A developed skill set of the following tools is required:

  • Photoshop
  • WordPress
  • After Effects or video editing software a plus
  • Google Analytics or another web analytics platform like Omniture.

Position responsibilities include, but are not limited to:

  • Conceptualizing and executing deliverables for marketing channels such as: landing pages, microsites, content blogs, banner ads, social media ads, video ads and branding assets.
  • Designing website mock ups and working with the media buyers to create high converting assets.
  • Strategizing and designing landing pages and ad campaigns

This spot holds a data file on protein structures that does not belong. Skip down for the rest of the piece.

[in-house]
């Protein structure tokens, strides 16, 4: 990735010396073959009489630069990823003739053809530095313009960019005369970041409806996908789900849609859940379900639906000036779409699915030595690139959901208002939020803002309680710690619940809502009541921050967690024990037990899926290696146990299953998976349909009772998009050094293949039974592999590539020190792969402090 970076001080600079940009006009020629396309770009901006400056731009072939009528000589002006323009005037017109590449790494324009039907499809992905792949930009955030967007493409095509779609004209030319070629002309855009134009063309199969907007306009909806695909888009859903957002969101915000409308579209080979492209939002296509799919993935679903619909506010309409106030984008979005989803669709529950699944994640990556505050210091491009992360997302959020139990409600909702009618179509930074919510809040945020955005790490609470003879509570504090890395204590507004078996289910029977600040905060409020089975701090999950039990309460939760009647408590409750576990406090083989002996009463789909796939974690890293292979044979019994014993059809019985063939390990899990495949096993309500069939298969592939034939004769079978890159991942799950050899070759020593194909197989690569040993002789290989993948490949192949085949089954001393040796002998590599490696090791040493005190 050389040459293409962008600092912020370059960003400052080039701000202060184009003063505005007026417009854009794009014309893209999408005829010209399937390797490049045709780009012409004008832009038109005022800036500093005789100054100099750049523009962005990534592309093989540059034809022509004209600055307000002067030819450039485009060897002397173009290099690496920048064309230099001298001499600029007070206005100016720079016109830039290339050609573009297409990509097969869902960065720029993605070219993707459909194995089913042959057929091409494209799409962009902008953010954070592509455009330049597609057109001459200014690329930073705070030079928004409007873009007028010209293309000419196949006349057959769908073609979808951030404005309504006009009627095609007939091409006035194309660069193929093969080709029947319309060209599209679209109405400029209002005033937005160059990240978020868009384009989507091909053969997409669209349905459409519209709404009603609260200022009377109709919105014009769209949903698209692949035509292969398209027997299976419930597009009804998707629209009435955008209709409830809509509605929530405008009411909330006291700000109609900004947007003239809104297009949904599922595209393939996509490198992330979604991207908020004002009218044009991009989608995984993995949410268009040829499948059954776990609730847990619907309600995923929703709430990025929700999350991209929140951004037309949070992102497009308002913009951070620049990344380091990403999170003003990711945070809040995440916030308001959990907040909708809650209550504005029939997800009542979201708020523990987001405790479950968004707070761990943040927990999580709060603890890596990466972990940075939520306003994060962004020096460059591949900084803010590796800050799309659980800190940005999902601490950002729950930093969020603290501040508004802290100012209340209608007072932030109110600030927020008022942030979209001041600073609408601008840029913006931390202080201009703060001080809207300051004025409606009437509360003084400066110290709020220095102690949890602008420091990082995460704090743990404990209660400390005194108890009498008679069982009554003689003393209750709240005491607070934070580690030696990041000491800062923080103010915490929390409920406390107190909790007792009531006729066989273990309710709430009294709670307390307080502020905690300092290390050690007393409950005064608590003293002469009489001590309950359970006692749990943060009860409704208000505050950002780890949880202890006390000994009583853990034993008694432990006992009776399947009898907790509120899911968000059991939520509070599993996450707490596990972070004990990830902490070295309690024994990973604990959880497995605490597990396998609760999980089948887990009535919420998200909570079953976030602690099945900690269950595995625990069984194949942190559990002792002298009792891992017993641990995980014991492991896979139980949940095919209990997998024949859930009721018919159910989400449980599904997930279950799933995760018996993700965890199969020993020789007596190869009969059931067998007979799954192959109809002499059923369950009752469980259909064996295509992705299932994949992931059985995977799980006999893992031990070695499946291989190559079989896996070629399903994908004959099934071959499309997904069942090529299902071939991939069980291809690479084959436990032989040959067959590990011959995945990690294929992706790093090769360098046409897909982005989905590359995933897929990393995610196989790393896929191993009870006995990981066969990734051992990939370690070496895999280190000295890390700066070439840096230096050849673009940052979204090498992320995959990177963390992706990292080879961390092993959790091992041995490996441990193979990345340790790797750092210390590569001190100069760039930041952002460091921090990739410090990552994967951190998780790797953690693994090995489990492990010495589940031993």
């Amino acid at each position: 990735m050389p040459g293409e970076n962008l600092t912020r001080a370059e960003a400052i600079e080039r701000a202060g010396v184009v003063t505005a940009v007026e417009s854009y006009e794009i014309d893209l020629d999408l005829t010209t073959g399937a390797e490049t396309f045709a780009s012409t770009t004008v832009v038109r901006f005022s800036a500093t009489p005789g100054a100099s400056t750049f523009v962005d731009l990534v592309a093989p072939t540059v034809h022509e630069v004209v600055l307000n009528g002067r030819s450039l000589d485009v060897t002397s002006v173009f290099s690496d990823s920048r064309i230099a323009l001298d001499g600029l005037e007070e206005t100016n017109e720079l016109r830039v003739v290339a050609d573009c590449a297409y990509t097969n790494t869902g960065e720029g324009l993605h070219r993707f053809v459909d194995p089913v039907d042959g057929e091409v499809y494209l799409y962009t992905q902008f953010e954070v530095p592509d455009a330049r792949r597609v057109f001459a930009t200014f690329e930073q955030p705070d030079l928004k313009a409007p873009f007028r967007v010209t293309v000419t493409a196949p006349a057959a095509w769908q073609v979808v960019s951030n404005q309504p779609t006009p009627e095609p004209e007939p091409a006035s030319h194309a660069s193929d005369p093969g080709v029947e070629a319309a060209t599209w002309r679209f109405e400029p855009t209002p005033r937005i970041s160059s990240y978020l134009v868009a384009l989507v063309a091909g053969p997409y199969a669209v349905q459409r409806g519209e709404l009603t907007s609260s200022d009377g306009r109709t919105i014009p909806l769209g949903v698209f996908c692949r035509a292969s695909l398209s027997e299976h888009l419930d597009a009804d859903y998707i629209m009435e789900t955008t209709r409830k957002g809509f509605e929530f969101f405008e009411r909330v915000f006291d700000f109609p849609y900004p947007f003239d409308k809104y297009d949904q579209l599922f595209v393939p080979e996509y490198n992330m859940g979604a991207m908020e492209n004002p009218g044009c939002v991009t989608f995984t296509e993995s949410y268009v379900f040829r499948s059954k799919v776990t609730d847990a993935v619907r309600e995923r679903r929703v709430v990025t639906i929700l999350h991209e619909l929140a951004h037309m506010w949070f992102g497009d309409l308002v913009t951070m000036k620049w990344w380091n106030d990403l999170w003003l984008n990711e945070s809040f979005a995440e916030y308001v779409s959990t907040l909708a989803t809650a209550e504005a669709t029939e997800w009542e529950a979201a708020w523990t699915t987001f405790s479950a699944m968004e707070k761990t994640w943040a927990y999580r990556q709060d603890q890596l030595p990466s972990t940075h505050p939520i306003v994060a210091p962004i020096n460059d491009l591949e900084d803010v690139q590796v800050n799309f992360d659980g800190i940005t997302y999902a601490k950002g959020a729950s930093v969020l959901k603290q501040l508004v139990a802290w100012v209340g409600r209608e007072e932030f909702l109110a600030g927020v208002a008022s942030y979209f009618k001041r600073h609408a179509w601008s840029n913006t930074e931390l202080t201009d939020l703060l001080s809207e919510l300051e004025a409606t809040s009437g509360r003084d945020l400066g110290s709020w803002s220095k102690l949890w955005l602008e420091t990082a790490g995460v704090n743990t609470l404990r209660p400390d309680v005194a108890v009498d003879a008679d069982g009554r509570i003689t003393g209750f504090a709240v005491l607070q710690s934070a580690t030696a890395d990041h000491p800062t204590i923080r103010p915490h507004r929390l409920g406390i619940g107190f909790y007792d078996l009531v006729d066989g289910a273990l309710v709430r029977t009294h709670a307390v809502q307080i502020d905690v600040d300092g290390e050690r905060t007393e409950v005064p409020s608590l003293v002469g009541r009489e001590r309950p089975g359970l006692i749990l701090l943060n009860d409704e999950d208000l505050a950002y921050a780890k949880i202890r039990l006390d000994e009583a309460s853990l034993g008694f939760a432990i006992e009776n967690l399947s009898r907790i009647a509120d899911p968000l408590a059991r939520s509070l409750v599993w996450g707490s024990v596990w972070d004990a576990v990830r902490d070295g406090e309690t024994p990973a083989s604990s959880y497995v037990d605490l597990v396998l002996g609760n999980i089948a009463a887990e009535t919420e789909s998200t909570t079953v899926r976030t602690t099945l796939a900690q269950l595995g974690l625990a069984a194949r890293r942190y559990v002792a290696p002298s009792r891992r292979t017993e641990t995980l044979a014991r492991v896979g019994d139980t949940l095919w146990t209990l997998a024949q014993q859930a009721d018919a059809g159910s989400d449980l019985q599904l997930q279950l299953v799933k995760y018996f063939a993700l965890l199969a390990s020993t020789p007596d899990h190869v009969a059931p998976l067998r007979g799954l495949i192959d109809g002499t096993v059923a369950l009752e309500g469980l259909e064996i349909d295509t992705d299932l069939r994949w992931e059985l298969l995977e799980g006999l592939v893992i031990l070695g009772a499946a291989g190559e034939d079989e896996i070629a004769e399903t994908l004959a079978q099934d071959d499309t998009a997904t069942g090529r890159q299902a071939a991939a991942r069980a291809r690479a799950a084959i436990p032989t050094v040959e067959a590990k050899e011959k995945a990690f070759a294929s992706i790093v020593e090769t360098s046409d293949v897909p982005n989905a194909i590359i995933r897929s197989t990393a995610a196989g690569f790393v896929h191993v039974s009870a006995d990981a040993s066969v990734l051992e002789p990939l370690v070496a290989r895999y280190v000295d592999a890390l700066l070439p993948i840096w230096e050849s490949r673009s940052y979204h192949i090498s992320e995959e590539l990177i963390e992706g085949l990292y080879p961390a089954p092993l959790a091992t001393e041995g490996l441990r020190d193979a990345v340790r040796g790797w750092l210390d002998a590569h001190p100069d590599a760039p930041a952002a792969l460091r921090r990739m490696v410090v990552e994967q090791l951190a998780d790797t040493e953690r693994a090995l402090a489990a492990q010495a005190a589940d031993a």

• Meeting and contributing ideas for new initiatives.
  • Ensuring appropriate QA and proofing processes are implemented on all work
  • Performing research on new trends, competitors etc.
  • Provide business insight through a deep understanding of web metrics
  • Setting up multivariant testing strategies and identifying winning creative.
  • Must have excellent communication skills; be detail-oriented and organized.
  • Remain current with changes in relevant APIs and identify possible external assets for landing page content.

Qualification Requirements

  • Bachelor’s Degree in Graphic Design, Visual Arts, Communications, Advertising, Marketing, or related field from a 4-year college, university or design school
  • 2-3 years’ professional experience working on marketing or design team, preferable in a direct response, direct to consumer, or PPC environment.
  • Expert-level HTML/CSS